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Worker watching one pound salmon cans passing on a conveyor belt through the soldering machine.

Soldering machine at Ewen & Co. Salmon Cannery, near New Westminster, BC, 1887. Image VIEW-1784 courtesy of McCord Museum.

The process of sealing cans changed several times as canners sought the most efficient and safest way to preserve their product.

During the first decade of the industry, Chinese workers used a soldering iron to seal the seams of the can with lead solder. By the 1880s, soldering machines mechanized this process by rolling cans on a conveyer through an angled trough filled with molten lead solder.

Sanitary cans were introduced in 1912. They were called sanitary because they did not require lead solder to attach the tops and bottoms. Lids were fastened on with a double seamer which secured the lids with a double fold.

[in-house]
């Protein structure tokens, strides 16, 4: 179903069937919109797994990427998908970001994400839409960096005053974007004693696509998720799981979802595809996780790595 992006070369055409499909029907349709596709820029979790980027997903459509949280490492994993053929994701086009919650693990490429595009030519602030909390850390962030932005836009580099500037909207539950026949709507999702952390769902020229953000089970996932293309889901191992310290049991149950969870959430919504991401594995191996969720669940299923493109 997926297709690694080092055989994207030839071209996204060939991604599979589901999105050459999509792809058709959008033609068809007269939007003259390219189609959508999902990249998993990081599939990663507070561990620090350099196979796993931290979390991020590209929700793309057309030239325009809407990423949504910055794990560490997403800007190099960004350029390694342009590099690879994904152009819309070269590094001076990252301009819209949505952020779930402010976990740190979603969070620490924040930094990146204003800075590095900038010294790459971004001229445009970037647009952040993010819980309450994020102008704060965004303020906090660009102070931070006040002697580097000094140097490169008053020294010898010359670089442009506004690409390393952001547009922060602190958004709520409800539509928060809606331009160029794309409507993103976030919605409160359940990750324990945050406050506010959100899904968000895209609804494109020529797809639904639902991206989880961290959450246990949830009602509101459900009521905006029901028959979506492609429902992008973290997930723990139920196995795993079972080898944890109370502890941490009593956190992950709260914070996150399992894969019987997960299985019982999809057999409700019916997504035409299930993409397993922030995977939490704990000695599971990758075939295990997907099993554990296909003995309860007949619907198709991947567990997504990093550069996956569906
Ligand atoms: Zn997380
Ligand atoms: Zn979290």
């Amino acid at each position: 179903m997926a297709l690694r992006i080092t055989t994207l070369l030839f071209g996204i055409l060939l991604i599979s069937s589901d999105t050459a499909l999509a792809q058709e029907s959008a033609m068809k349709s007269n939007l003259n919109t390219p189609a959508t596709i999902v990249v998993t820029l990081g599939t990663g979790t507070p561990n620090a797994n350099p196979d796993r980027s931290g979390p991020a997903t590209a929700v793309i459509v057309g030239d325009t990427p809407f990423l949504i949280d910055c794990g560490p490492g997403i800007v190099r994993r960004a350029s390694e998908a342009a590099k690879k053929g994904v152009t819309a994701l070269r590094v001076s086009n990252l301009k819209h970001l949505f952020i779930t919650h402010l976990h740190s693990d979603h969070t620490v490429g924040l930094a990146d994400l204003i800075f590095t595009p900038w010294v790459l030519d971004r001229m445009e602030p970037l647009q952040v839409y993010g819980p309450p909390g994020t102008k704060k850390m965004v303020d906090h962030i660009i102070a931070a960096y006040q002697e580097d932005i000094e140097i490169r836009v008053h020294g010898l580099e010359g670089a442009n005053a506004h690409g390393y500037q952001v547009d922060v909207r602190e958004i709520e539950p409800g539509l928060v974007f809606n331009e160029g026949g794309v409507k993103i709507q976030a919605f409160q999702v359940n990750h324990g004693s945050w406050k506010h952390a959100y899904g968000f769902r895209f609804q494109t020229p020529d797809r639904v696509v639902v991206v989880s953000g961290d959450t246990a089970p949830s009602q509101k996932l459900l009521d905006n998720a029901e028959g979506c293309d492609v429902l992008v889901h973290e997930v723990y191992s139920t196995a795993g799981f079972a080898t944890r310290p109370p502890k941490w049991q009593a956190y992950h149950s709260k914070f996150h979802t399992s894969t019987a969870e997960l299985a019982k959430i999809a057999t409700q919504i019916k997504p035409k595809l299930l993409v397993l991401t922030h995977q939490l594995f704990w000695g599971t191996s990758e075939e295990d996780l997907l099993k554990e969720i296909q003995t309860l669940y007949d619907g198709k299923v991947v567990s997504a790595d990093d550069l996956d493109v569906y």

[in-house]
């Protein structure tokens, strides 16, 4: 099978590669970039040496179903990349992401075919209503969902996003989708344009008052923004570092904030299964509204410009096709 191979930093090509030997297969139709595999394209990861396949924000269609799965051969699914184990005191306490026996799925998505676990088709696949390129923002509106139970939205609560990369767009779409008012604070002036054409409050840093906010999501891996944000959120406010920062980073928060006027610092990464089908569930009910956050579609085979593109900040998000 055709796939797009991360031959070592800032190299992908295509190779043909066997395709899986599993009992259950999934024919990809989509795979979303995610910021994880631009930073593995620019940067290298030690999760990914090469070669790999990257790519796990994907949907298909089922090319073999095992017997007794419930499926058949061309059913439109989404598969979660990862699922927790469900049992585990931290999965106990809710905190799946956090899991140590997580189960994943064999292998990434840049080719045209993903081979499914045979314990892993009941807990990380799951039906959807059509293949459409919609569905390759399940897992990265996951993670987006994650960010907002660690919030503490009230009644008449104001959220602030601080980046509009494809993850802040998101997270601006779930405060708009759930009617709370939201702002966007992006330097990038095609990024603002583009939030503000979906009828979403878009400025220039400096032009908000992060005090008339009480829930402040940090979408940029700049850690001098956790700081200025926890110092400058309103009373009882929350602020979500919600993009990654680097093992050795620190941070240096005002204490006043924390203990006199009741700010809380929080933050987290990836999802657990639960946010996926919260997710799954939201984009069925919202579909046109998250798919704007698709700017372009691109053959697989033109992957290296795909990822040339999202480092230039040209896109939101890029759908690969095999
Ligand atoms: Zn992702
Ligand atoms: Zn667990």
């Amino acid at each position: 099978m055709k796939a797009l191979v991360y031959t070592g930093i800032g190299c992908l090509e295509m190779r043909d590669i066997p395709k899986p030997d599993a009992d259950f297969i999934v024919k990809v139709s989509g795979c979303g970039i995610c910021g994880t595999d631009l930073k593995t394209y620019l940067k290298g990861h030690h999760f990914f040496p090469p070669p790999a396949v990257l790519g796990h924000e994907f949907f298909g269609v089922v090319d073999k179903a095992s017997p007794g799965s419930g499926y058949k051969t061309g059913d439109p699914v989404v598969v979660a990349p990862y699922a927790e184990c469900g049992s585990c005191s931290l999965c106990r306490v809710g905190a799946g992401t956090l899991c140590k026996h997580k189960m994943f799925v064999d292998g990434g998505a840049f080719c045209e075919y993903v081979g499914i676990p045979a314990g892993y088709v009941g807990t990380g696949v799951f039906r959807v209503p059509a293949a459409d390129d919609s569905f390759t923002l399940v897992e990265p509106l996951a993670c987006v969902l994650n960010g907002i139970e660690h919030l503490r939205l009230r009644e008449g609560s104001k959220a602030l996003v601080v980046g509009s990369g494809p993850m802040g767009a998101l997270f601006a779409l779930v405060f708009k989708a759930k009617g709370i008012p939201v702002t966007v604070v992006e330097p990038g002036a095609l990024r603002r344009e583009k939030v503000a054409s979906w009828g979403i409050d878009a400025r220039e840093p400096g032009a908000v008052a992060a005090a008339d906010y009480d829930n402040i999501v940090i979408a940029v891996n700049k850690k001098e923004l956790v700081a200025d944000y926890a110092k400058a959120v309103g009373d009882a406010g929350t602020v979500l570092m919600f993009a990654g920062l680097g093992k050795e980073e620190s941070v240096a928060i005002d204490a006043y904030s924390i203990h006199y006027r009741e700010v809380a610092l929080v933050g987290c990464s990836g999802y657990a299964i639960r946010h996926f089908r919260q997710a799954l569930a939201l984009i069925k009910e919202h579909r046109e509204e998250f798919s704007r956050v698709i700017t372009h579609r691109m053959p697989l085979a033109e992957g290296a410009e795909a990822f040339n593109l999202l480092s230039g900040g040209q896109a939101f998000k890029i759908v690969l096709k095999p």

Introduced in the 1920s, the vacuum closing machine sealed the cans inside a vacuum chamber. Manual labour was drastically reduced, as only one worker was required to ensure the machine was stocked full of lids.

Men inside a cannery work at soldering can lids. Script at the bottom of the image says: "5. B.C. Canneries, second soldering, after first cooking. FDT"

Testing and resealing the cans were specialized jobs, often held by Chinese workers. c. 1913. Image E-02999 courtesy of the Royal BC Museum and Archives.

Three workers monitor cans entering and exiting a sealing machine

Ceepeecee Cannery on Vancouver Island, 1946. Image I-26244 courtesy of the Royal BC Museum and Archives